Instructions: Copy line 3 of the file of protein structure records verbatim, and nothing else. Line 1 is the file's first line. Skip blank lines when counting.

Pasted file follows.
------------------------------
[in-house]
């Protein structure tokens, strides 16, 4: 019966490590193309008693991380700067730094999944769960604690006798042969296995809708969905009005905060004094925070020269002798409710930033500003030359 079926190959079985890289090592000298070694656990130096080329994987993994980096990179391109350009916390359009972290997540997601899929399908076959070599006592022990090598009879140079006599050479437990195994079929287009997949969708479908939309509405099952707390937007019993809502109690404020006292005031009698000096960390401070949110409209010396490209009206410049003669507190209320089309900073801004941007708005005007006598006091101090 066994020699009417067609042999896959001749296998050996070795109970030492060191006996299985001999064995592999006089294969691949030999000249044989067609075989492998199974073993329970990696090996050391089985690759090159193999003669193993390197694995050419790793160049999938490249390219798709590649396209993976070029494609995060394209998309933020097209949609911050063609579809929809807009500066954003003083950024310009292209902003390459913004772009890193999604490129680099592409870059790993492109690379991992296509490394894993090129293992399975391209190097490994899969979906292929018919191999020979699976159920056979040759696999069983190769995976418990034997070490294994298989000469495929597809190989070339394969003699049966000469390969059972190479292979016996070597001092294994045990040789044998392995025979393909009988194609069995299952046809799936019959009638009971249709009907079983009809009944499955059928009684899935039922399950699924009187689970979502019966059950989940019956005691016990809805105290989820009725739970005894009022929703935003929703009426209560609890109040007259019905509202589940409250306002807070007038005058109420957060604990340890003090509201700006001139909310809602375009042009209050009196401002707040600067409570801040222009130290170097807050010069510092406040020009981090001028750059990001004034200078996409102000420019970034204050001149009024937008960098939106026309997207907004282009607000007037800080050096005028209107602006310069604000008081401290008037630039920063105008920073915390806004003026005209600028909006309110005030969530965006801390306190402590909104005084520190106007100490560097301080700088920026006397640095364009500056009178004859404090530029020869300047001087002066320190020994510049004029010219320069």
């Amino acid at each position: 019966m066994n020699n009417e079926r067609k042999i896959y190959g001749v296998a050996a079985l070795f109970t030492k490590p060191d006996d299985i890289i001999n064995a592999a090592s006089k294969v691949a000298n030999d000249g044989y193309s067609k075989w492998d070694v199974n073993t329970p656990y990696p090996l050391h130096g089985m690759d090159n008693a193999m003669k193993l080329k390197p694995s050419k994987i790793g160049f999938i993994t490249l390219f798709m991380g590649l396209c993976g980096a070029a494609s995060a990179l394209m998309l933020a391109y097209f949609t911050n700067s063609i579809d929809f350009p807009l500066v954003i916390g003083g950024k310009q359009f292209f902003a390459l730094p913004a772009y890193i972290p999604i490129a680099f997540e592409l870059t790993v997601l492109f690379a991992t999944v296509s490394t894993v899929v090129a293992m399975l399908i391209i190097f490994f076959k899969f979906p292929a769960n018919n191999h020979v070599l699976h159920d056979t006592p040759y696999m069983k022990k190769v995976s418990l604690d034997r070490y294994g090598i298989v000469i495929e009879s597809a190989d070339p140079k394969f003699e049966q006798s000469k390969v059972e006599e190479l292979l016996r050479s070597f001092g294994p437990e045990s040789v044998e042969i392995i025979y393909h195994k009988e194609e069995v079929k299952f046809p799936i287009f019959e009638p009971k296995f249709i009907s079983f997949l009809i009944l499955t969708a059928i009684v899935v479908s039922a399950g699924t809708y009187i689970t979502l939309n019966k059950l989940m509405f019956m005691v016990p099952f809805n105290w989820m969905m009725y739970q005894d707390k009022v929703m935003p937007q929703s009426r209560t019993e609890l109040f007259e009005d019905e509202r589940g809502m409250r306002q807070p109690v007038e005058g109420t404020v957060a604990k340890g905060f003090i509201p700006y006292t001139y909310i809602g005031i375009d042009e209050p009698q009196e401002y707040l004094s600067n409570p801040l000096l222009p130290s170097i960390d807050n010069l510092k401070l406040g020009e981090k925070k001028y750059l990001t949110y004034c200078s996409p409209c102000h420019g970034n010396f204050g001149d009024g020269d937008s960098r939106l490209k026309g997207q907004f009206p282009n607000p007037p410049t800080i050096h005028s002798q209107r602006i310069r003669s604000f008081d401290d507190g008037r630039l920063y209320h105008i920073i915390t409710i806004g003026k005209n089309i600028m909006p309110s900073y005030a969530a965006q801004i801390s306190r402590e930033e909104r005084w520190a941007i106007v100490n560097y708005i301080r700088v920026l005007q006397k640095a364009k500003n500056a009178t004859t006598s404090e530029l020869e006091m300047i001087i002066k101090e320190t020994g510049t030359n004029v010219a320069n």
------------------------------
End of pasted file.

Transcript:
């Amino acid at each position: 019966m066994n020699n009417e079926r067609k042999i896959y190959g001749v296998a050996a079985l070795f109970t030492k490590p060191d006996d299985i890289i001999n064995a592999a090592s006089k294969v691949a000298n030999d000249g044989y193309s067609k075989w492998d070694v199974n073993t329970p656990y990696p090996l050391h130096g089985m690759d090159n008693a193999m003669k193993l080329k390197p694995s050419k994987i790793g160049f999938i993994t490249l390219f798709m991380g590649l396209c993976g980096a070029a494609s995060a990179l394209m998309l933020a391109y097209f949609t911050n700067s063609i579809d929809f350009p807009l500066v954003i916390g003083g950024k310009q359009f292209f902003a390459l730094p913004a772009y890193i972290p999604i490129a680099f997540e592409l870059t790993v997601l492109f690379a991992t999944v296509s490394t894993v899929v090129a293992m399975l399908i391209i190097f490994f076959k899969f979906p292929a769960n018919n191999h020979v070599l699976h159920d056979t006592p040759y696999m069983k022990k190769v995976s418990l604690d034997r070490y294994g090598i298989v000469i495929e009879s597809a190989d070339p140079k394969f003699e049966q006798s000469k390969v059972e006599e190479l292979l016996r050479s070597f001092g294994p437990e045990s040789v044998e042969i392995i025979y393909h195994k009988e194609e069995v079929k299952f046809p799936i287009f019959e009638p009971k296995f249709i009907s079983f997949l009809i009944l499955t969708a059928i009684v899935v479908s039922a399950g699924t809708y009187i689970t979502l939309n019966k059950l989940m509405f019956m005691v016990p099952f809805n105290w989820m969905m009725y739970q005894d707390k009022v929703m935003p937007q929703s009426r209560t019993e609890l109040f007259e009005d019905e509202r589940g809502m409250r306002q807070p109690v007038e005058g109420t404020v957060a604990k340890g905060f003090i509201p700006y006292t001139y909310i809602g005031i375009d042009e209050p009698q009196e401002y707040l004094s600067n409570p801040l000096l222009p130290s170097i960390d807050n010069l510092k401070l406040g020009e981090k925070k001028y750059l990001t949110y004034c200078s996409p409209c102000h420019g970034n010396f204050g001149d009024g020269d937008s960098r939106l490209k026309g997207q907004f009206p282009n607000p007037p410049t800080i050096h005028s002798q209107r602006i310069r003669s604000f008081d401290d507190g008037r630039l920063y209320h105008i920073i915390t409710i806004g003026k005209n089309i600028m909006p309110s900073y005030a969530a965006q801004i801390s306190r402590e930033e909104r005084w520190a941007i106007v100490n560097y708005i301080r700088v920026l005007q006397k640095a364009k500003n500056a009178t004859t006598s404090e530029l020869e006091m300047i001087i002066k101090e320190t020994g510049t030359n004029v010219a320069n």